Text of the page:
Oh, What A Night: How to Take Photos at Nightclubs


The reason I got into film photography was to document the nightlife and parties that I attended or performed in. I did not think of it as being an event photographer, but rather just capturing moments during my nights out with friends and clubs that I would frequent.

With bars and clubs around the world reopening and concerts and nightlife seemingly in full swing, we will take a look at some tips on how to capture those intimate moments during a night out.

photo by rocket_fries0036

Know How To Get Your Camera in the Club

The best camera to bring to the club is any compact camera in order not to draw too much attention. If you are lucky, the clubs, bars, or parties that you go to will have no qualms about the presence of your camera. However, there are times when club policy prohibits bringing cameras in. One way to be discreet is to bury it deep in your bag and put other items on top of it such as a jacket.

During the times you cannot hide your camera (or get caught), management might request your camera battery rather than your camera, which is why you should always have a spare on you. From personal experiences, I have only been stopped a few times but club policy and rules change depending on the night. It is always best to ask before going but just like the #10 rule of Lomography, “Don’t worry about any rules.”

shot on Superia 400 on Lomo-CA photos by damianciu
shot on Simple Use Reloadable Film Camera photos by dxminica & sme

Lighting is Your Best Friend

You can never anticipate what kind of lighting you will get at a club. Even if you are a regular, clubs and bars can change lighting depending on the night’s festivities. With flashing lights, projected multi-colored visuals, and neon-colored rooms, it's exciting to see how the film will interact with all these elements. If the lighting has a pattern, try and time your shots with the moments that the lights come back on, especially if the lights are changing colors as they reappear. When shooting performers or DJs, if you are lucky, there are usually giant screens or glimmering lights behind them. You should use these lights to your advantage as the lights and visuals usually change and rotate per song. This can help you be more purposeful with your shots in order to capture specific colors you want on the crowd.

The same nightclub taken a month apart photos by rocket_fries0036
Jayda G shot on film a few songs apart photos by rocket_fries0036
photos by rocket_fries0036

Flash is a Great Tool but use Sparingly

The worst thing you can do is to constantly be shooting every shot with the flash on. I have encountered a few photographers who constantly used flash at the clubs and though their pictures turned out well, it came at the expense of bad looks and hostile reactions. Take note of how intense the flash of your camera can be as it may disrupt clubgoers and performers. My personal experience would be to try not to take a lot of photos with the flash but to use it sparingly throughout the night.

photos by rocket_fries0036

Hold for a Looooooong Time

No one keeps still on the dancefloor so when I started shooting nightlife on a Canon point-and-shoot I had little to no control over what the camera was detecting. I did not know the concept of long exposure but I just knew when I did not use the flash of my camera, it would take around 2-3 seconds per shot, especially when I was in the middle of the dancefloor. Since then some of my favorite shots have been making long exposures of the crowd and the results are always otherworldly.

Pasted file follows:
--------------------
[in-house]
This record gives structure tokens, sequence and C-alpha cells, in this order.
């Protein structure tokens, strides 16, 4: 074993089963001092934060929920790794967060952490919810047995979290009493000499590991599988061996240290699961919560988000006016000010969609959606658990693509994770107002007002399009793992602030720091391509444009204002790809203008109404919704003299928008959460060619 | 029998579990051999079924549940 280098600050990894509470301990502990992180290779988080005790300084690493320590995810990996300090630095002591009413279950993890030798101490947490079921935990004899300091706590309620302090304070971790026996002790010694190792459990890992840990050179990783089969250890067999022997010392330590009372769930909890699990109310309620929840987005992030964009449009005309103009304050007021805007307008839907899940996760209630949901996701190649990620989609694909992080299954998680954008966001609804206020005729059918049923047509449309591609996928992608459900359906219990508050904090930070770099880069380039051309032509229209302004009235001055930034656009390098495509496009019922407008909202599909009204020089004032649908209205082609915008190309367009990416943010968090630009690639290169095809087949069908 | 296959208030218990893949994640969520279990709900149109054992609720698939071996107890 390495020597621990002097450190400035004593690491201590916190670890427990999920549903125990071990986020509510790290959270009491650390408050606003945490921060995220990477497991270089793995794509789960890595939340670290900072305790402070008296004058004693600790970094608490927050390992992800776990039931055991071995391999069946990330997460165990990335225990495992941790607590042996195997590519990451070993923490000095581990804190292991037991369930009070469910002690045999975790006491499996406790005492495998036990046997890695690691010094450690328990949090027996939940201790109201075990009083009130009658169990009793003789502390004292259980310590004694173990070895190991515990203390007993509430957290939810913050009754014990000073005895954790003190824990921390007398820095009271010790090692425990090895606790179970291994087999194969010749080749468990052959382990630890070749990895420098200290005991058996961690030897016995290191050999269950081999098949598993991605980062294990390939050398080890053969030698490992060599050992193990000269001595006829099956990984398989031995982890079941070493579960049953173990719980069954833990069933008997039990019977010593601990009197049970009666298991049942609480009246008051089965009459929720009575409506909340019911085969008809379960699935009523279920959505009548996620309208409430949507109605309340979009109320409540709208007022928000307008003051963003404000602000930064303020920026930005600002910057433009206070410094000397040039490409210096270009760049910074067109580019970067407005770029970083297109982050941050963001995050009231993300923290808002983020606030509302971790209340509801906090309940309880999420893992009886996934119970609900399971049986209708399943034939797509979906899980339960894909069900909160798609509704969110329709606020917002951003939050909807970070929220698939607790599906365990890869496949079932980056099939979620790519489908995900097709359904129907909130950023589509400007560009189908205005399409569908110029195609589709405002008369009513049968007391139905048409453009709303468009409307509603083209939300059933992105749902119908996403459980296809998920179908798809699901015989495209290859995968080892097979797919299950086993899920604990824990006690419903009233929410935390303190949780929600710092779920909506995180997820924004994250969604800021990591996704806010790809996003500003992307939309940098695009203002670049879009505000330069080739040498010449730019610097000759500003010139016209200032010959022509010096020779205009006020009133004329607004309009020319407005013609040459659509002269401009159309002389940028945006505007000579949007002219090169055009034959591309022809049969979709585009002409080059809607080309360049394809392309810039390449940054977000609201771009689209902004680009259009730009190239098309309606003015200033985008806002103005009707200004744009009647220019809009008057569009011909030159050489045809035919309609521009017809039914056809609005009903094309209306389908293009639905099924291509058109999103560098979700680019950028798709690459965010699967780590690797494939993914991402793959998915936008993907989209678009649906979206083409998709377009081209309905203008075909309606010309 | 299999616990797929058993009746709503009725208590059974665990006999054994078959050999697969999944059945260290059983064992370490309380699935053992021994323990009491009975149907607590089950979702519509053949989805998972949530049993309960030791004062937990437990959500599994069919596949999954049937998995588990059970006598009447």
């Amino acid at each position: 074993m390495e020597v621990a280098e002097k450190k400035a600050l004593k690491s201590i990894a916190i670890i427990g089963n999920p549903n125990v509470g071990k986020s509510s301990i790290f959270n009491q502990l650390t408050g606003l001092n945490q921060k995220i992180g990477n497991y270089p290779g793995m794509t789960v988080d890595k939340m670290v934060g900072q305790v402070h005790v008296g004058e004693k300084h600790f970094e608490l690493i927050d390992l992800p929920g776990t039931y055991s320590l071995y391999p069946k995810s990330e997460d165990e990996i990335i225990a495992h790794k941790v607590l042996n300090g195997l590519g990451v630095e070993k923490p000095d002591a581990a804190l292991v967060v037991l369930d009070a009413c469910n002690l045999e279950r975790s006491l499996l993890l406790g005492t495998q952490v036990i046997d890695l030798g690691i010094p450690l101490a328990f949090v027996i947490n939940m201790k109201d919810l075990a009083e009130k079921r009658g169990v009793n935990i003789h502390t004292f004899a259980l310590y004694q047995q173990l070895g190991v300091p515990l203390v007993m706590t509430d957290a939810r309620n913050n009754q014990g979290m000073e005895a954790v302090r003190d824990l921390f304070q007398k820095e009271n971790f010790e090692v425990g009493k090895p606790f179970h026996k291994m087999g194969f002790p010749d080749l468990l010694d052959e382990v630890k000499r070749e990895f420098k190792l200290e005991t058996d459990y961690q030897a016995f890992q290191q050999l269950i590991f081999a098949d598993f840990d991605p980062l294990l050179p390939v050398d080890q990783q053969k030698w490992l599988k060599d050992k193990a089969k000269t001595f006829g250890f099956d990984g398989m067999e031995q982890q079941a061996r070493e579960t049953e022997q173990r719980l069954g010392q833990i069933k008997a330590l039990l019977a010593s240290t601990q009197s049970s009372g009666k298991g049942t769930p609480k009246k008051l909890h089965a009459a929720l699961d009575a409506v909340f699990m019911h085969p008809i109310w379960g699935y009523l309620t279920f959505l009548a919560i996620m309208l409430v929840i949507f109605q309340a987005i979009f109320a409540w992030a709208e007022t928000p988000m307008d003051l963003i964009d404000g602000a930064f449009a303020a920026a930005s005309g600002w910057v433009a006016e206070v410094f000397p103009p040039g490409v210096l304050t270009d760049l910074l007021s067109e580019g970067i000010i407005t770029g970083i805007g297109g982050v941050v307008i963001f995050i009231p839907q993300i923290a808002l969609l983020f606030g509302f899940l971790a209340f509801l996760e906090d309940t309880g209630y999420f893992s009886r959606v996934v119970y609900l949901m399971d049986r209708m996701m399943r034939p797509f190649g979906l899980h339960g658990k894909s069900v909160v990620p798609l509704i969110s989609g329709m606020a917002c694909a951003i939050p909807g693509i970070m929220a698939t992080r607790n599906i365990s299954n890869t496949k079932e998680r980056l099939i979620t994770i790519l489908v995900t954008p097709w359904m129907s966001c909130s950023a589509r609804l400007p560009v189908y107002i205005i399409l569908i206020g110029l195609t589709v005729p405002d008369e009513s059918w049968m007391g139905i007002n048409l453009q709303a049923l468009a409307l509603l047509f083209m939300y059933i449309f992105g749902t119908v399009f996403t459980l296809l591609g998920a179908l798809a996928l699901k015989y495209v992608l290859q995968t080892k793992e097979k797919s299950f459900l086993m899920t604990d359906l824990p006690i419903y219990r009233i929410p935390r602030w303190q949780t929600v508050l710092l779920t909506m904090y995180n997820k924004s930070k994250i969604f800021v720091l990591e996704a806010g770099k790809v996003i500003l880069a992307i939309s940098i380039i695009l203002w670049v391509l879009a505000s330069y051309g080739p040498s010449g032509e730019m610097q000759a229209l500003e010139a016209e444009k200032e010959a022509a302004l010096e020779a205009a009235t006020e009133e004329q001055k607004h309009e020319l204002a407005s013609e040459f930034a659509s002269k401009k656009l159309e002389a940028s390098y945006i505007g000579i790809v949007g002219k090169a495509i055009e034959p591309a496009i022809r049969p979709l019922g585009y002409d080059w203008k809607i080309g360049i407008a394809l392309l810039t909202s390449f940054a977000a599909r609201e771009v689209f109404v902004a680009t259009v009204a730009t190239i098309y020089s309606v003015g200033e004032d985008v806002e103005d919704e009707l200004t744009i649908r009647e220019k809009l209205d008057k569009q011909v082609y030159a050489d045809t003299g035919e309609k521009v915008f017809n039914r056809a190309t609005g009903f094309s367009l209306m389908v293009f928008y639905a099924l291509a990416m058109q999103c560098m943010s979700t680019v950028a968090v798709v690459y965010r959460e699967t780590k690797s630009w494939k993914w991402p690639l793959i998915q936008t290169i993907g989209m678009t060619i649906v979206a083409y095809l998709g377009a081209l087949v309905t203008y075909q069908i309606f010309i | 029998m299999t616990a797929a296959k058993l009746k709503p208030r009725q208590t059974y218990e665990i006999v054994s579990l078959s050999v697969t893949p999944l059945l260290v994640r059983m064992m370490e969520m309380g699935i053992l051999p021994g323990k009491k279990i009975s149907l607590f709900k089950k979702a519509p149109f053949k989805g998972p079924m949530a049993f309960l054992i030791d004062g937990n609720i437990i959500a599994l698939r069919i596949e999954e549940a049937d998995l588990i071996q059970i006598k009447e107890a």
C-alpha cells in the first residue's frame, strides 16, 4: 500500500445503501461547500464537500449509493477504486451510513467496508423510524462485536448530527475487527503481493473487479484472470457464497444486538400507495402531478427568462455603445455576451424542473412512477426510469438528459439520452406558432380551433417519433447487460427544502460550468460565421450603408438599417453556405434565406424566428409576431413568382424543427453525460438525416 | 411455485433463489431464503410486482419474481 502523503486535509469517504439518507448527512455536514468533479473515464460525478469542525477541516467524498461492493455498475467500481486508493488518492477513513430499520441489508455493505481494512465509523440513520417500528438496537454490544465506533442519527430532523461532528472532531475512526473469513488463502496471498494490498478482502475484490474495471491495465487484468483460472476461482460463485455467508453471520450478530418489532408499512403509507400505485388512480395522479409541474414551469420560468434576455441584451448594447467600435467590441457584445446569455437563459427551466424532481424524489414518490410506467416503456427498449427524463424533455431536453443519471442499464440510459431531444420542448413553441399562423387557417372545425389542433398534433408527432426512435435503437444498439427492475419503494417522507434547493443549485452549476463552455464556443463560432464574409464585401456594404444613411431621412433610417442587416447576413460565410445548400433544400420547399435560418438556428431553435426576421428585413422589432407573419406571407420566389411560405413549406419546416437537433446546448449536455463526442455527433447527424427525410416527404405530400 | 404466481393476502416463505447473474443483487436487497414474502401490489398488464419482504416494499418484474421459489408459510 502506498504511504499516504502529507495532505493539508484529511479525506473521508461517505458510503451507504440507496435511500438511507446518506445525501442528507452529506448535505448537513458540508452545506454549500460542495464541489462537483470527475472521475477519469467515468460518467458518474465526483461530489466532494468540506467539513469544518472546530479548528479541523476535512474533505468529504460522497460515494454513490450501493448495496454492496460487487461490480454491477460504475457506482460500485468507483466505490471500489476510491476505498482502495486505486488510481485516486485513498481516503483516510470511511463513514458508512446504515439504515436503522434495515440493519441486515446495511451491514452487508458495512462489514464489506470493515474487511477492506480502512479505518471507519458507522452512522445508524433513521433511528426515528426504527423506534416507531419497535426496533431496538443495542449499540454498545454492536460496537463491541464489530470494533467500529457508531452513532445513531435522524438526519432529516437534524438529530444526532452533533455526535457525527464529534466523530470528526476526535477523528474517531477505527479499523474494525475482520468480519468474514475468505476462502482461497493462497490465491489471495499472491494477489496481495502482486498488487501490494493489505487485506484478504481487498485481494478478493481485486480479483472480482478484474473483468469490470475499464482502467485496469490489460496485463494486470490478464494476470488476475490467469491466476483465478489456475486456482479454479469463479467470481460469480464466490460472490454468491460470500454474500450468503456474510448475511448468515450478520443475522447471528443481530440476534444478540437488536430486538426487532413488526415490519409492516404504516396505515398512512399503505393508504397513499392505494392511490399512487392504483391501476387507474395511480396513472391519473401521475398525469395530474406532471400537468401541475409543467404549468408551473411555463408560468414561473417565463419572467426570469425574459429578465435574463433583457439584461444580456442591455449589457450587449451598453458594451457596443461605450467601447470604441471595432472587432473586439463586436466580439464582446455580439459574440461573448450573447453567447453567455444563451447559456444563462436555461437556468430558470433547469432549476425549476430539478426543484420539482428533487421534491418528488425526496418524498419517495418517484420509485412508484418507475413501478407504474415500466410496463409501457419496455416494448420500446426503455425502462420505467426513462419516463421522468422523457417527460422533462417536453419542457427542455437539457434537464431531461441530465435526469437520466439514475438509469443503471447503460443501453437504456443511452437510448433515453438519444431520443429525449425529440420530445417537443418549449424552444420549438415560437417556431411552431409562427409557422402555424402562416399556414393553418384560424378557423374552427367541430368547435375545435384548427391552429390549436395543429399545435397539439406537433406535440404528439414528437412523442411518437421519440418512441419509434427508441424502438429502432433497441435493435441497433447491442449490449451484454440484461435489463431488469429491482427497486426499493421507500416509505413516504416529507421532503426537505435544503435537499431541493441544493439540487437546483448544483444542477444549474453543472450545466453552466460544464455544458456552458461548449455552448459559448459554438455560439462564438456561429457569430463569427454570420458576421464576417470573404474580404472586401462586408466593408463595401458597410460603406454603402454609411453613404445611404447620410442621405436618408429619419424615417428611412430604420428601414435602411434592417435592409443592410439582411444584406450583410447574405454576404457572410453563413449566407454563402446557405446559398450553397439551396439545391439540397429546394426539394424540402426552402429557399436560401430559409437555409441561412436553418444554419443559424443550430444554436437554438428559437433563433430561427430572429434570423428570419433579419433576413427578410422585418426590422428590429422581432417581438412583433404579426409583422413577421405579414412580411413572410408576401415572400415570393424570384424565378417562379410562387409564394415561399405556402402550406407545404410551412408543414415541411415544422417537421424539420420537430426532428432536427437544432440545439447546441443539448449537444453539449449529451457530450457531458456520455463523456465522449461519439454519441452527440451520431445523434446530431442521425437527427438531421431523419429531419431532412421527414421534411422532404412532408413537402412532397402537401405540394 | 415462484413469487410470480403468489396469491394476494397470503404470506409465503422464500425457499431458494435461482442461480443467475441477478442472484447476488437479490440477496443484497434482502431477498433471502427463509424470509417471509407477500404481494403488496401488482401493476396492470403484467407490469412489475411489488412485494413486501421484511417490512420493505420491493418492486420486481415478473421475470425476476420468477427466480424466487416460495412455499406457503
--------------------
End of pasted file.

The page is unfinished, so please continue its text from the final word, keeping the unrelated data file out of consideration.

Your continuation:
photos by rocket_fries0036

Transform the Space by Using Different Film Stocks

My funniest memory (but also my rookie mistake) was buying a roll of Portra 160 thinking it was 1600. When I got to the venue it was mostly pitch black with a rotating light that reminded me of prison searchlights. Due to this, I had to time each shot with where I thought the light was going to hit. The pictures came out as if it was an intimate dance party and was one of the coolest “experiments” and lessons I got from shooting at nightclubs.

Shot on Portra 160 photos by rocket_fries0036

Using different film stocks reimagines the setting of the night. Shooting black and white in a room full of colorful lights can drastically change the mood and context of the photo. And using colorful films can re-contextualize seemingly dull and dark dancefloors.

I personally stick to an ISO of 400 as it can capture photos with and without flash very well. I really tend to not use the flash and trust my camera, especially since I use a point and shoot. However I think shooting with at least 1/50 with some lighting should give interesting results. Pushing your film by one or two stops is also something you could try, especially when shooting on a lower ISO like 100 or 200. It increases contrast and brightens up the photo but with the cost of more grain. This technique can give diverse results and allows you to unleash your individuality and style.

disco balls on different film stocks and lighting photos by rocket_fries0036
Shot on LomoChrome Purple photos by rocket_fries0036

Come As You Are

The main purpose of being there is not to capture content to post online but rather to enjoy your time, dance, and make new friends. The best photos you will be able to take are the ones that show true human connections.

photos by rocket_fries0036

Tell us about your experience shooting at clubs and bars. Did you accidentally photograph someone famous? Make new friends? Or take a shot you don’t remember? Tell us by commenting down below

written by rocket_fries0036 on 2022-07-19 #culture #tutorials #nightlife #tips #tutorial #lomochrome-purple #club-photography #lomo-c-a

More Interesting Articles